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Ryan UK
Mon, Apr 27, 2009, 4:27pm (UTC -5)
Re: BSG S4: Daybreak, Part 2 (April Fools Version)

Agree with some of the above posts: Lord of the Rings was bad for hundreds of different reasons; the ending probably being one of the least of them. That Peter Jackson made it into such a watchable film series is nothing sort of a miracle.

But I digress...

When you write a TV show, you have to make it open-ended, you can't start with an end in sight. You look at B5, it tried hard, but the final season was terribly fudged, due to reasons outside the writer's control.

The point is, you don't know how long a show will last. You can plan for five years and then have the show cancelled after a single year (Odyssey 5 being a great example), or you can plan for just a few episodes and go on for forty-six years (Doctor Who). As such, you simply cannot have it both ways. Ron Moore's way, making it up as he went along, may have resulted in an unsatisfactory ending (for some, anyway), but in TV terms it was just about the only thing he could have done, under the circumstances.

The ending is just about the most difficult trick for a writer to pull off, tying up all loose ends into a satisfactory whole. DS9, The X-Files, you name it - many great shows have suffered for a lackluster finale.

Perhaps instead of moaning that there were some plot threads left dangling, perhaps instead we should celebrate the fact that it was as good as it turned out to be... face it, RDM did a great job with a near-impossible task.

It was flawed, sure, but it could have been a hell of a lot worse.
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Ryan UK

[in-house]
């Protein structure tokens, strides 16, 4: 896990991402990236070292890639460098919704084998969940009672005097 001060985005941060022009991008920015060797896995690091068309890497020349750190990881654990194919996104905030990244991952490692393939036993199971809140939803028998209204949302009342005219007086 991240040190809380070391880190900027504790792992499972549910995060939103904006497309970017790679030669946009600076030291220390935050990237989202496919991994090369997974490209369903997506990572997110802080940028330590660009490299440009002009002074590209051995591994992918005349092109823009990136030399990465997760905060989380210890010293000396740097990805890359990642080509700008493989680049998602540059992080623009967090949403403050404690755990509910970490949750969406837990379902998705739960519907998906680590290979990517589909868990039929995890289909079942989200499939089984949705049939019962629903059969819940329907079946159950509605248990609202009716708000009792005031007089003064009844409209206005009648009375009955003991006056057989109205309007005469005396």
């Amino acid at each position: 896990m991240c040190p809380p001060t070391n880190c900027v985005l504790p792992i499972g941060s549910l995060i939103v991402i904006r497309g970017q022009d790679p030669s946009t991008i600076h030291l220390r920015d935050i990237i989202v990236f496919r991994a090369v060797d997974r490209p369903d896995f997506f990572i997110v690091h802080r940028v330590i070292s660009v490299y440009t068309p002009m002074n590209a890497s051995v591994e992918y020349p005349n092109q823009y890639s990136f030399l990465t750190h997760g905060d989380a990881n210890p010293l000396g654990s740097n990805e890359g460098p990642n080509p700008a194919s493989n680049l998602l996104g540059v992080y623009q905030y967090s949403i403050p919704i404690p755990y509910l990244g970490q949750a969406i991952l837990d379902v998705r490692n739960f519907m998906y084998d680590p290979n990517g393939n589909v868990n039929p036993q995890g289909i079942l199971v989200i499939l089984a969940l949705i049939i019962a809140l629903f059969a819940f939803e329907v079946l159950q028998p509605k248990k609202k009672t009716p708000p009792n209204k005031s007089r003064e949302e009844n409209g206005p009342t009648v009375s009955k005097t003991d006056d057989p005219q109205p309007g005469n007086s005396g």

Fri, Apr 24, 2009, 7:12am (UTC -5)
Re: BSG S4: Daybreak, Part 2 (April Fools Version)

So some people liked the ending, some didn't. No change there. However, I'm not sure I like the theory that "it's Ron Moore's show, it's his art, we should just accept his vision".

True, it's Ron's show, but he writes it for us, the viewer. He gets paid by sci-Fi to produce a show that gets viewers and advertising. Forget the art, everyone's in it to make money. The explosions and the drama are just there to appeal to as many demographic groups as possible.

No-one's saying that unresolved plot points are a bad thing. 'The X-files' was full of un-resolved questions, and 'The Prisoner' positively thrived on them. 'The Italian Job' is heralded as a classic film, and that ends on a (literal)cliffhanger.

So the problem is not unresolved plot-points per se, but how they are presented.
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Ryan UK
Sun, Feb 22, 2009, 7:09am (UTC -5)
Re: BSG S4: Sine Qua Non

Given that we know Romo's extremely adept at psychological manipulation, I was under the assumption that the gun-pointing and the story of Romo's family were just an elaborate trick to force the reluctant Lee into realising his own leadership skills.

That's how I interpreted it anyway.
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